Melvin Ford of Hinesville has been bowling since he was about 9 years old. But it took him roughly 40 years to accomplish the sport’s ultimate goal — a perfect game.
Ford hit that goal last Wednesday at Marne Lanes on Fort Stewart.
Born in Louisville, Ford was drafted and served in the Vietnam War. After the war he was stationed at the White Sands Missile Range in New Mexico and bought his first bowling ball in 1970. He said that bowling ball, which he still has today, has toured with him around the world.
While assigned to Izmir, Turkey, Ford bowled in the Mediterranean Sports Conference tournament and finished second in all events. He also bowled for a travel league while stationed in Germany.
“My last overseas assignment was in Vicenza, Italy, in 1986. I was the SETAF (South Eastern Task Force) champ,” Ford said.
He was assigned to Fort Stewart in 1978, taking up residence in Hinesville and retiring from the service in 1989. He said he kept bowling at the monthly tournament held at Victory Lanes — now Marne Lanes — until he had a setback.
“I had a heart attack in 1993,” Ford said. “I quit bowling for eight years.”
Ford said his daughter finally convinced him to start bowling, and he picked up the sport again in 2001 in Statesboro. He went back to Marne Lanes one year later when he heard the Professional Bowling Association held tournaments on post.
“I decided then I was going to be a pro,” he said.
He kept competing and earned a high-enough average to be able to apply for a PBA card.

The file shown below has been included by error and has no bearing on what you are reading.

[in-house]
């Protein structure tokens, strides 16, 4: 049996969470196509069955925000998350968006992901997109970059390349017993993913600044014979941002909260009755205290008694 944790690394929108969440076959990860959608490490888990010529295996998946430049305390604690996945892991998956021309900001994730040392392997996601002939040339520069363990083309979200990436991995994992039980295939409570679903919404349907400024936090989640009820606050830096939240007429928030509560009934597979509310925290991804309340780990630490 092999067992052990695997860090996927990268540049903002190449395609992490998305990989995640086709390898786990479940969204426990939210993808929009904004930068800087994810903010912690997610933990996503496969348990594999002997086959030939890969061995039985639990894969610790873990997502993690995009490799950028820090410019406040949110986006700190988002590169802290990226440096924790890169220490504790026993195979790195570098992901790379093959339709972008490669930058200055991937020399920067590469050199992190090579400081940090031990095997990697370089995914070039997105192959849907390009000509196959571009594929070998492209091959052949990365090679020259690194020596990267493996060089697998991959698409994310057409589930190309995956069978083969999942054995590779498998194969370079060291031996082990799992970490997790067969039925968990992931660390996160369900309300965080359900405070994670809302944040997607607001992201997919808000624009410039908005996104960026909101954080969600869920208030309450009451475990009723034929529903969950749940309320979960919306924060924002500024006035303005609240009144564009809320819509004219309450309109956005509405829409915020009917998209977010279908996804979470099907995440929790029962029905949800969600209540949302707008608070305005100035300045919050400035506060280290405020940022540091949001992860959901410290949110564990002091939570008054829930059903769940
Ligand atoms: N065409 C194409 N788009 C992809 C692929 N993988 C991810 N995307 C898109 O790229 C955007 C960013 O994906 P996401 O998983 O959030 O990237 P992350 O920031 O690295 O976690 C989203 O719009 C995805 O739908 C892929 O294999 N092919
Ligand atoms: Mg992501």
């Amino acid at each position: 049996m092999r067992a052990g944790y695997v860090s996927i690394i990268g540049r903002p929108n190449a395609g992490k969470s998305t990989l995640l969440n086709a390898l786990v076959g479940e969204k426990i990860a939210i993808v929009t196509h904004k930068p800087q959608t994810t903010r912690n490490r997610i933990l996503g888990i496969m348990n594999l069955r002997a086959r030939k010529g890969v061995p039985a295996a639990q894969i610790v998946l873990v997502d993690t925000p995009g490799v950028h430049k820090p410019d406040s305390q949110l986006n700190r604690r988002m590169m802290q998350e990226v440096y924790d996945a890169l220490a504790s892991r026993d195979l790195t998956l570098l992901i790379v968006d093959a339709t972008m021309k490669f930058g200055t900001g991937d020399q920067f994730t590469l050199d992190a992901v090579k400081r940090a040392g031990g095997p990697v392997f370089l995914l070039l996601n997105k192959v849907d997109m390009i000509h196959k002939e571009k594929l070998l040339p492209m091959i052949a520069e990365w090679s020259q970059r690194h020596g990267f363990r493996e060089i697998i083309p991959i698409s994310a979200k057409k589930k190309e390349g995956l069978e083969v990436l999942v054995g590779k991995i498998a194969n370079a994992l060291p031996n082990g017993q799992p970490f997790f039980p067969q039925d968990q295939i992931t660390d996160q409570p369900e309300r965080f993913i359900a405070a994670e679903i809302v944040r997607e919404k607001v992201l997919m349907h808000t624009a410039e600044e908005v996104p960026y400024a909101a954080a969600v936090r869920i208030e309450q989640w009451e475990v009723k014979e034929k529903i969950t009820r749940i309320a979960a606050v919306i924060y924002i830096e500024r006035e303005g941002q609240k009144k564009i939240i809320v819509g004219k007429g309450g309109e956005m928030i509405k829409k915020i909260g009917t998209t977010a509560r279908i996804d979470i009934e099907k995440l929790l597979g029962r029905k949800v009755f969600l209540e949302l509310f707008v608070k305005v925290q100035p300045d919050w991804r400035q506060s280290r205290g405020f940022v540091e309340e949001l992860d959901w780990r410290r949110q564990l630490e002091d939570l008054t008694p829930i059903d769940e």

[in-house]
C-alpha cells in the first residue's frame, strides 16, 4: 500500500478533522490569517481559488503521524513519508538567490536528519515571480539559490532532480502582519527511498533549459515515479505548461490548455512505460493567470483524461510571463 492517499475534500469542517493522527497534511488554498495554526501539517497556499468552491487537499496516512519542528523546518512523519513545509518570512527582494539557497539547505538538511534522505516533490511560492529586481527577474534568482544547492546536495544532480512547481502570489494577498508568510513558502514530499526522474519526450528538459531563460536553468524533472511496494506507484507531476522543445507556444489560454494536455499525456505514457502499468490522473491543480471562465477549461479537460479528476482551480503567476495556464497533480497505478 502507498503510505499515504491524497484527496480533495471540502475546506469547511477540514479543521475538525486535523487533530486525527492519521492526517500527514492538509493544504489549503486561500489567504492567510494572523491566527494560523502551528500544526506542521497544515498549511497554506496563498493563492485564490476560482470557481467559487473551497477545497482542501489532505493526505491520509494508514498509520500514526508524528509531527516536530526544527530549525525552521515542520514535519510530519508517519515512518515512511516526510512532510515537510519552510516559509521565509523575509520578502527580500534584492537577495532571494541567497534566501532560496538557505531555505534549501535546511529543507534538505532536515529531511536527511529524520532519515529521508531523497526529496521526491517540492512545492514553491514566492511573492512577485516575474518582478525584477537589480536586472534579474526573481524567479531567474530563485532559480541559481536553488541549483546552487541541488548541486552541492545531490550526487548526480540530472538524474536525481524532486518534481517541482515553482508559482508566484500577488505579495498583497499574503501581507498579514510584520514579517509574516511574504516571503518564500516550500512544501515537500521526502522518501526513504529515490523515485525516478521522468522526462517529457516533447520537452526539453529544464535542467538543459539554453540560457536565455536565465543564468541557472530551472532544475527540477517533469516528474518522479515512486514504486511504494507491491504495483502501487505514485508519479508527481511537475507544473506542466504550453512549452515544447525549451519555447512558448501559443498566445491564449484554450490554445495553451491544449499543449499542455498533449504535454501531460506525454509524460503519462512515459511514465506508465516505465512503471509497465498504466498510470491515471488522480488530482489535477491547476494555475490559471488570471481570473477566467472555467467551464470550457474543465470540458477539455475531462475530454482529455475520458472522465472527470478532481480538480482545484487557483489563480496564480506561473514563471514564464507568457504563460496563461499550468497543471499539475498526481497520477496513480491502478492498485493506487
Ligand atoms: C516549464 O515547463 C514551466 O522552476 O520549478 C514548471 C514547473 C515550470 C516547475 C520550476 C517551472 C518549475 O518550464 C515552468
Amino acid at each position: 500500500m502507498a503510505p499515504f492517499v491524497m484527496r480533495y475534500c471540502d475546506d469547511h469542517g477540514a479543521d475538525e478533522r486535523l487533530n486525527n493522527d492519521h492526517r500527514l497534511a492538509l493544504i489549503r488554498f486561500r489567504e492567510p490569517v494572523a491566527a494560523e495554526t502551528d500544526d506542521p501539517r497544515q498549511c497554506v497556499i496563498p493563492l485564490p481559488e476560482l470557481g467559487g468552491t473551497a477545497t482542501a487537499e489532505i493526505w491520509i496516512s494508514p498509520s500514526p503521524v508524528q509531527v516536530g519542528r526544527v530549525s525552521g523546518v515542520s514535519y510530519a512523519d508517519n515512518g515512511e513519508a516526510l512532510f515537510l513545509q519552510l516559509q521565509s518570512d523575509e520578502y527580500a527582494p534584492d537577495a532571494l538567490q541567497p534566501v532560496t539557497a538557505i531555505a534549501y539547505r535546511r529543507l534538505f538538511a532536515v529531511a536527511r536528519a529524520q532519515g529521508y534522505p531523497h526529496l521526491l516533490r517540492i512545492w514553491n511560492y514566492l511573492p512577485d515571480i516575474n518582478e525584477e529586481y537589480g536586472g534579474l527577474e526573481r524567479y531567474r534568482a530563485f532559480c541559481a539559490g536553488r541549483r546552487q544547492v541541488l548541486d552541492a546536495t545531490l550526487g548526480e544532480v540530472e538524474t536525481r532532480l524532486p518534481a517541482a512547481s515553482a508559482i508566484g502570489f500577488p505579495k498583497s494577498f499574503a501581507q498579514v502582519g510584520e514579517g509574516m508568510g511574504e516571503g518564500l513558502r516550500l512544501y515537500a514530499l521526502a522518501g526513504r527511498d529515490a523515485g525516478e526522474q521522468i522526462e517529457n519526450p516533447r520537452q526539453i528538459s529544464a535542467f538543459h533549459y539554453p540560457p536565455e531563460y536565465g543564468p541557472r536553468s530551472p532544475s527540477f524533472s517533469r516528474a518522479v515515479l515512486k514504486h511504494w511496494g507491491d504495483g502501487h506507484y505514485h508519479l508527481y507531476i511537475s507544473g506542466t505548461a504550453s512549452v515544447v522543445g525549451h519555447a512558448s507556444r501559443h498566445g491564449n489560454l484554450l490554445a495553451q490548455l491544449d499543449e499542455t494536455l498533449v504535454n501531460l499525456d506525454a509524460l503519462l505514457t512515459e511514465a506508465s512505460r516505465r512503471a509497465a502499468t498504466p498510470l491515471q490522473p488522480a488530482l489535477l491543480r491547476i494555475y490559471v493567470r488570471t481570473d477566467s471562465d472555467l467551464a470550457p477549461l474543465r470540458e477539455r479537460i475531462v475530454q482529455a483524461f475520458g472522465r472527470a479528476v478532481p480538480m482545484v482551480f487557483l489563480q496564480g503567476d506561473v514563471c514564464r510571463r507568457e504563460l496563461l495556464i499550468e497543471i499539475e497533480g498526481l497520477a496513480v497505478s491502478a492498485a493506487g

“I applied and was accepted,” he said. “I bowled in about three or four PBA regionals a year. I cashed my first year finishing 12th. I cashed once or twice each year.”
Ford said he nearly hit the perfect 300 four year ago at Marne Lanes.
“I bowled a 299 … It was a heart-breaker; the last ball left the 6 pin (up),” he said.
But last week, Ford showed up for his weekly Wednesday night game and went up against teammate Tim Fair.
“I was trying to make sure he didn’t beat me in the first game,” Ford said. “The next thing I knew, we both had the first nine strikes. In the 10th frame, Tim had a solid pocket seven pin. He picked it up and struck on the next ball for 279. I knew I had to strike on the first ball of the 10th to beat him. I rolled it and got a strike. I got up on the next ball and rolled it and got the 11th strike. I got up and was standing on the approach, and the ball felt a little heavier. My legs didn’t seem as steady as in the last 11 strikes.”
Using his long- time trusted bowling ball, Ford let it roll.
“And I could tell it was going to be a solid hit,” he said. “When all the pins went into the pit, I was elated as if a great weight had been lifted from me. After 40 plus years of bowling, I finally got that perfect game.”